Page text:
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Our long-term goal is to understand how neural circuits are established and maintained under normal and pathological conditions, and to discover how deficits in these processes lead to disease. Our research uses molecular tools, expansion microscopy, viral mapping, in vivo imaging using both two-photon microscopy and miniscopes, and acute brain slice electrophysiology to understand these biological mechanisms. To gain new perspectives, we collaborate regularly with colleagues from diverse disciplines. Dr. Cruz-Martín has joint appointments with the Department of Pharmacology & Experimental Therapeutics, Neurophotonics Center (NPC), and Psychological & Center for Systems Neuroscience at BU.


Our group is currently studying how genetic perturbations associated with neurodevelopmental disorders influence the function of the brain. Recent Genome-Wide Association Studies (GWAS) have shown that the major histocompatibility complex has the highest genetic association with schizophrenia (SCZ). In particular, the immune molecule complement component 4 (C4) is highly associated with SCZ such that specific structural variants increase expression of C4 and confer greater risk for this brain disorder. However, until recently it was not understood how C4 overexpression could be mechanistically linked to aberrant circuit wiring.

Using targeted genetic manipulation, my group has obtained important results that link increased expression of the neuroimmune molecule C4 to aberrant synaptic plasticity, microglia dysfunction, and deficits in social behavior.


Building on these new findings, my group is using new transgenic mouse lines developed in Cruz-Martín lab to test the effect of inflammation and microglia activation on brain development and behavior. These unique mouse models will open new windows of opportunity for studying the molecular mechanisms that link inflammation to circuit dysfunction in neuropsychiatric disorders. Overactive complement-mediated synapse elimination occurs in aging, Alzheimer’s disease models, and other disorders that exhibit cognitive or behavioral impairments. Therefore, our methods are applicable in general to the study of complement-associated neurological diseases, not just for SCZ.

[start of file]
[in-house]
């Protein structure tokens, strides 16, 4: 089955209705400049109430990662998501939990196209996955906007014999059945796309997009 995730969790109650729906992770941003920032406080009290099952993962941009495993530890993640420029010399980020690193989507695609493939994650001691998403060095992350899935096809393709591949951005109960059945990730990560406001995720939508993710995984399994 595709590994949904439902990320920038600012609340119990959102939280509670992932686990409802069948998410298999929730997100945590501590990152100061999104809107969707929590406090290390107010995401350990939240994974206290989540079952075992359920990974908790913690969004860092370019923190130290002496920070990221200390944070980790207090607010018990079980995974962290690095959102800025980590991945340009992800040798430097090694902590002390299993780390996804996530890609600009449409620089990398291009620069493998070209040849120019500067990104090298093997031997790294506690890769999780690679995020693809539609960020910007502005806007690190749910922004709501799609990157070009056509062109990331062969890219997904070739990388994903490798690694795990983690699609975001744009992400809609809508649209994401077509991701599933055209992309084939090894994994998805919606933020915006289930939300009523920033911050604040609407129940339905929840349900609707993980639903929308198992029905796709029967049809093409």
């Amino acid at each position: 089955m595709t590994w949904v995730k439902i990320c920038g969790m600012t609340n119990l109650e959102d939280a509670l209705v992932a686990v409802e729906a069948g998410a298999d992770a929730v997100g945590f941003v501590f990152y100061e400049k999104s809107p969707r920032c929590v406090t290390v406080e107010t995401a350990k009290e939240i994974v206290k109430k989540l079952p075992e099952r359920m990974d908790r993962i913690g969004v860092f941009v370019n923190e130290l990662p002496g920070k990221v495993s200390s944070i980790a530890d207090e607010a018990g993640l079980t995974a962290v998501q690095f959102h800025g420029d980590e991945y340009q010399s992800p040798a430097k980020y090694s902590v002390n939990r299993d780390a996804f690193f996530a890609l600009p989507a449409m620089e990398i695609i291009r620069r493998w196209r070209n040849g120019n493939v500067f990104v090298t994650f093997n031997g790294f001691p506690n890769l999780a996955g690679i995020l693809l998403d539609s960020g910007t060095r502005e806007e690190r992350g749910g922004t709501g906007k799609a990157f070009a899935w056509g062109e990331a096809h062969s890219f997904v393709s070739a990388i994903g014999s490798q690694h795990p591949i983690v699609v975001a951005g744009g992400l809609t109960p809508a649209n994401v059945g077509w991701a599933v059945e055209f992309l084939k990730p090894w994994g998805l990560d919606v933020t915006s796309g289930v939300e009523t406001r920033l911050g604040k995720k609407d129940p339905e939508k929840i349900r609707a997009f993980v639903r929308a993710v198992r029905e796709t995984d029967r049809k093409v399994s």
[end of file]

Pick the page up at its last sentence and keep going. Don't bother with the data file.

The anterior cingulate cortex (ACC) is widely regarded as a nexus for decision-making, socially-driven interactions and affective states, including pain. Using 3D-printed miniscopes implanted in freely behaving mice to monitor neuronal activity, we recently identified distinct, non-overlapping subpopulations of VIP interneurons in the anterior cingulate cortex (VIPACC), that preferentially activated to either anxiogenic, anxiolytic, social, or non-social stimuli  We also determined that stimulus-selective cells encode the animal’s behavioral states and VIP interneuron clusters may cooperate to improve this encoding. This work contributes to our understanding of how the cerebral cortex encodes information across diverse contexts, and provides insight into the complexity of neural processes involved in anxiety and social behavior in a brain area that has been associated with several disorders in human functional imaging studies.

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